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John Currin: New Paintings (Englisch) Gebundene Ausgabe – 13. September 2011


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Already world-renowned, John Currin's retrospective has traveled from The Museum of Contemporary Art in Chicago, to The Whitney Museum of American Art in New York, and The Serpentine Gallery in London. John Currin burst onto the art world in the early 1990s when figurative painting was on the margins of the contemporary art scene. An astute observer of human nature, Currin creates painterly portraits that oscillate from the flatly realistic to the thickly cartoonish. He is best known for his portraits (real and fictitious) of strangely blank-faced women with dark expressionless eyes. Both commonplace and fantastic, his paintings cull subjects from a range of sources, from fifteenth-century Italian art to girlie magazines of the sixties and have earned the artist comparisons with the likes of Breugel and Norman Rockwell. -- Dieser Text bezieht sich auf eine vergriffene oder nicht verfügbare Ausgabe dieses Titels.

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Wells Tower’s debut collection of short stories was named one of the ten best books of the year by the New York Times. Tower was the recipient of 2010’s tenth annual New York Public Library Young Lions Fiction Award. Angus Cook is a writer and artist.

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Amazon.com: 10 Rezensionen
25 von 28 Kunden fanden die folgende Rezension hilfreich
Worth $100? Why yes it is, my little ducky. 6. Dezember 2006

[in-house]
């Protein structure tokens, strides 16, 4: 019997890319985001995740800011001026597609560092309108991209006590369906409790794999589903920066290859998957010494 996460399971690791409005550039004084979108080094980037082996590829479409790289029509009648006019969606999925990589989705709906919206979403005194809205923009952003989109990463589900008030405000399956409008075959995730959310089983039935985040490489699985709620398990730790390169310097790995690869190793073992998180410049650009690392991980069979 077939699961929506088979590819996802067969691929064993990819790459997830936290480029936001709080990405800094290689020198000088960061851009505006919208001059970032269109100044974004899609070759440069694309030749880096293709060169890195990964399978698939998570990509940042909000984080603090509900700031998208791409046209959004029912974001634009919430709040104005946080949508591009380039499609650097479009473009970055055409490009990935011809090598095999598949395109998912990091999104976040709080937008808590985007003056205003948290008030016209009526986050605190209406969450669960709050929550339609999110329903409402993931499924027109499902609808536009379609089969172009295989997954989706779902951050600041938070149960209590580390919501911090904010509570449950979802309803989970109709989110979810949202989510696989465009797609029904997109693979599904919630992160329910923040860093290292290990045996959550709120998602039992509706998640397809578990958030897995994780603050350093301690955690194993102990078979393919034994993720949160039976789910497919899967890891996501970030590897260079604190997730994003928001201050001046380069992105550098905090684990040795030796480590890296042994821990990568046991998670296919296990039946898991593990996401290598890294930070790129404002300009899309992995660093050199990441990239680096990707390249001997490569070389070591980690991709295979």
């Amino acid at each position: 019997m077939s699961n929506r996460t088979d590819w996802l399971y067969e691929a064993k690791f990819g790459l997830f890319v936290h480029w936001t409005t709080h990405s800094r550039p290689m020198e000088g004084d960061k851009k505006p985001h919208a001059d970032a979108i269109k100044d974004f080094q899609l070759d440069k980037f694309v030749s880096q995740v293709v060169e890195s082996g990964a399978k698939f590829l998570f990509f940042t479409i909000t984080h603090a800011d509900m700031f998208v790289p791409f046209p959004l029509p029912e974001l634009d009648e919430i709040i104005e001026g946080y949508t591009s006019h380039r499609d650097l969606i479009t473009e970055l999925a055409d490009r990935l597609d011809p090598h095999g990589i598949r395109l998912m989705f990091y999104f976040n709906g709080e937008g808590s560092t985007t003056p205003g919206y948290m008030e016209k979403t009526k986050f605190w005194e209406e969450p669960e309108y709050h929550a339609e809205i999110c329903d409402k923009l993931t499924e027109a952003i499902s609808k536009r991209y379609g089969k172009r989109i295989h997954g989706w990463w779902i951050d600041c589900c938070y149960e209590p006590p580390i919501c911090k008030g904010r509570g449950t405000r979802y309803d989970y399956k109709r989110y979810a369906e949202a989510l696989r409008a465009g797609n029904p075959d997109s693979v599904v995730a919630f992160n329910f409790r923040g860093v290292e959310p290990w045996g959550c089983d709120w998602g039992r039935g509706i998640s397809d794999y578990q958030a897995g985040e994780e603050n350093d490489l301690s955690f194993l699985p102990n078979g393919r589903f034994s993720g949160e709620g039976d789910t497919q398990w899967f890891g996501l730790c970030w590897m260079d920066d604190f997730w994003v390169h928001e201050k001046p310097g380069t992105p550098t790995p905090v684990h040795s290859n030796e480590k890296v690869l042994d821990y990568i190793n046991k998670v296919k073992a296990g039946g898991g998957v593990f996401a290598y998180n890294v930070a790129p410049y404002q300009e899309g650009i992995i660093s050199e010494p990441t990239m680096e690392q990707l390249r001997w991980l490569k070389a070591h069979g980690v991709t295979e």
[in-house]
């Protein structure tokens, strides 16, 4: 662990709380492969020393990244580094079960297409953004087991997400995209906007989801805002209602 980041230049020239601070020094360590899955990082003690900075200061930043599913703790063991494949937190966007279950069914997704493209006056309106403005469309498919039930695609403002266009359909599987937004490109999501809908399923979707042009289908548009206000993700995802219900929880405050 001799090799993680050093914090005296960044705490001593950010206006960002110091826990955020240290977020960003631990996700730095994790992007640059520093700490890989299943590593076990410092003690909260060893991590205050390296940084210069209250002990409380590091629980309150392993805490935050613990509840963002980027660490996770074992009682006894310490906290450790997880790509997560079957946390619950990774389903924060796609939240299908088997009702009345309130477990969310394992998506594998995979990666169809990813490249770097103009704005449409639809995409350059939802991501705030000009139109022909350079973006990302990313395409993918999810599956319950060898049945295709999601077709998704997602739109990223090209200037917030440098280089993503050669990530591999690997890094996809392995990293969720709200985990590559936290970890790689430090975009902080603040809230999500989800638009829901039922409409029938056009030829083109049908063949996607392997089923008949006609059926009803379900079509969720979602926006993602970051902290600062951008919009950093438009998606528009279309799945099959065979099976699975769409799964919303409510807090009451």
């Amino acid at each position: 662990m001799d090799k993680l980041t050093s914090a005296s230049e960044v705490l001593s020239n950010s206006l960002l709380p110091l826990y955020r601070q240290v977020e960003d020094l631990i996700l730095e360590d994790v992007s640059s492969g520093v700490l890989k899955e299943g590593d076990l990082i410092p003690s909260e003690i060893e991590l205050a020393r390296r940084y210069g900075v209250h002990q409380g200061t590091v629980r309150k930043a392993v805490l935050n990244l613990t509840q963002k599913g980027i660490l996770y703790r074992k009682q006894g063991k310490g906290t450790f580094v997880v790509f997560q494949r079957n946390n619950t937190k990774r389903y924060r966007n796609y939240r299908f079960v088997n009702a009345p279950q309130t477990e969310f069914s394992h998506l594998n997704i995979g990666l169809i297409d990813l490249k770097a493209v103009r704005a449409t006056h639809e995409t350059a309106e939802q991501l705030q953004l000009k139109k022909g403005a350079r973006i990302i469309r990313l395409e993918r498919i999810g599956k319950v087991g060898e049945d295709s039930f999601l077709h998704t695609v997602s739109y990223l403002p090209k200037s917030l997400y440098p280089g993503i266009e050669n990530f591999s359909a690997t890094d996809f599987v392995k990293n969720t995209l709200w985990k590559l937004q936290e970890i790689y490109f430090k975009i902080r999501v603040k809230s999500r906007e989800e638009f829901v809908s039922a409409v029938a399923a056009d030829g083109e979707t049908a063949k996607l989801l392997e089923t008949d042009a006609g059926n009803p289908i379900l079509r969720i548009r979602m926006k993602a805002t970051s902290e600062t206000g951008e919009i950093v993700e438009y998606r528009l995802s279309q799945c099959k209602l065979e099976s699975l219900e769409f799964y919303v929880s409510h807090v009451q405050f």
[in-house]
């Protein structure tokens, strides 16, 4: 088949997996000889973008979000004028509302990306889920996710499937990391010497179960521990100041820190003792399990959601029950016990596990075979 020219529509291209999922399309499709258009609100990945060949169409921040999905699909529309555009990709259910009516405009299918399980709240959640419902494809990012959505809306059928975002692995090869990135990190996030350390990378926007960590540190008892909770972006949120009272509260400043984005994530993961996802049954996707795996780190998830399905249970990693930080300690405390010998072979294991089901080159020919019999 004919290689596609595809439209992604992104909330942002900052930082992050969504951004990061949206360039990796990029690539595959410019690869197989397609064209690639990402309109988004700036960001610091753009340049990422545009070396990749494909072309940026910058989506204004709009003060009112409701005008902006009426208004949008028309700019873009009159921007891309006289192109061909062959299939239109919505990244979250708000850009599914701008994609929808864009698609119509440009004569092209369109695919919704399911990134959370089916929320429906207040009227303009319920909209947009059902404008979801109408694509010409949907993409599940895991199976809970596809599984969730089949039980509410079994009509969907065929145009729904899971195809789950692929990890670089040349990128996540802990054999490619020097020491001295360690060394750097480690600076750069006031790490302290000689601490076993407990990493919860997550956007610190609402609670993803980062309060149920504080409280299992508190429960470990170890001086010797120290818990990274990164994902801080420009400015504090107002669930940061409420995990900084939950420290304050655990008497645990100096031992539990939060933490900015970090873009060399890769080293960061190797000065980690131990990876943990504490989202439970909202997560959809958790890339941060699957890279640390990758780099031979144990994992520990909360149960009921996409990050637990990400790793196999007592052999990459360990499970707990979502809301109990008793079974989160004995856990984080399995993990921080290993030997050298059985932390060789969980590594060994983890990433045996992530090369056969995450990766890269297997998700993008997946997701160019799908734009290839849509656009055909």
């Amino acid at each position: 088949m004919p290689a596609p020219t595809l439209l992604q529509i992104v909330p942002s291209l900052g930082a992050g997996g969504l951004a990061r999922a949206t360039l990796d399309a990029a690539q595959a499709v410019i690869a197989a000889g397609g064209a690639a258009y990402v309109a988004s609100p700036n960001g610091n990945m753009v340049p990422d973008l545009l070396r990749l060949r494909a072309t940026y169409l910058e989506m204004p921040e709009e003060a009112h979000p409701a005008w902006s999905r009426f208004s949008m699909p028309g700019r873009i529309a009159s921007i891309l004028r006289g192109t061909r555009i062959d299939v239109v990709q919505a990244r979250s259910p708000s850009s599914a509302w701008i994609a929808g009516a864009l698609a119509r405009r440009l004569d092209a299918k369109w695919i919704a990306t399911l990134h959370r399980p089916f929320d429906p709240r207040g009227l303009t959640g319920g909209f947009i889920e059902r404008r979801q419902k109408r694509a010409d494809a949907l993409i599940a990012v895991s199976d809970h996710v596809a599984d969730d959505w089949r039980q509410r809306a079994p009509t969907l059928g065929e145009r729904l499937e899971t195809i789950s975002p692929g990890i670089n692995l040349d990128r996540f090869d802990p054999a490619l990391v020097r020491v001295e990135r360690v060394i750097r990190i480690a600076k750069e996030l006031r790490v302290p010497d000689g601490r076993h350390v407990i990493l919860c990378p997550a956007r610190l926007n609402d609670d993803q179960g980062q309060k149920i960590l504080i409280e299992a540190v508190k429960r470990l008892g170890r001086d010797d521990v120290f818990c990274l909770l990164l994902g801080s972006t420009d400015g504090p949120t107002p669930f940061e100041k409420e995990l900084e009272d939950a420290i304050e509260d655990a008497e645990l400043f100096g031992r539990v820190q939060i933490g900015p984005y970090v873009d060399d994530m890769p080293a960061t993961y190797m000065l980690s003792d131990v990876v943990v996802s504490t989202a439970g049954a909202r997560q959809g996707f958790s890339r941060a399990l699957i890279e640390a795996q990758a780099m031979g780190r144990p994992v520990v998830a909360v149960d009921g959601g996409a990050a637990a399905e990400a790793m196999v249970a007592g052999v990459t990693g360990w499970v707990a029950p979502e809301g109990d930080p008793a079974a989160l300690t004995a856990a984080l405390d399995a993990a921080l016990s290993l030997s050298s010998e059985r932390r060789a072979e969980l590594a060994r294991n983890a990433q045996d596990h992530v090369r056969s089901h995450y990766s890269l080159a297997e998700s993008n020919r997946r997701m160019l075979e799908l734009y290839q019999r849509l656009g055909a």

Von Rico Lebrun - Veröffentlicht auf Amazon.com
Format: Gebundene Ausgabe Verifizierter Kauf
These art books are getting crazy, price wise. At least someone is making an effort to publish. (Gagosian who also gave us Saville's book) This is Currins raisone to date. Kind of odd considering his age. (What an ego trip that must be!) I like him, so it was a must buy for me. The book is large to begin with, 13 x 10. Color wise the reproductions are excellent. I have seen many of these in real life and as best I remember they have done a good job capturing the image. The general layout of the book is such that the main image being shown is on the right side and the image info is on the left. Many times there is also a drawing or photograph showing Currin's ideas for the painting. It works very well, I thought. Every once in a while there will be a closeup, which there can never be enough for my taste. My beef is that they reproduced some images with far to much margin around the picture. I have to assume based on the sizes of the paintings given that they were trying to keep the ratio of picture to reproducton consistent. What I mean is that I think they were trying to reproduce large paintings larger and smaller paintings smaller. Why, I dont know. Size is ALWAYS a problem for me with art books. The good old days when a publisher would print a horizontal image sideways on the page are long gone. (Heaven forbid we have to turn the book.) Currin doesnt have to many horizontal pictures so its not a big issue. Eggers involvment with the book is in producing a fictional narative of what is occuring in the a few of the images (11 in total). Interesting idea. The two essays are very well written. If you are a Currin fan I think this is a book worth having. Its big and beautiful, even if all of the reproductions arent as large as they could be. If you think you want it, get it now. Im thinking there wasnt a big print run on this one. A big tip of the hat to Gagosian! Thanks snookie!! Keep em comming!!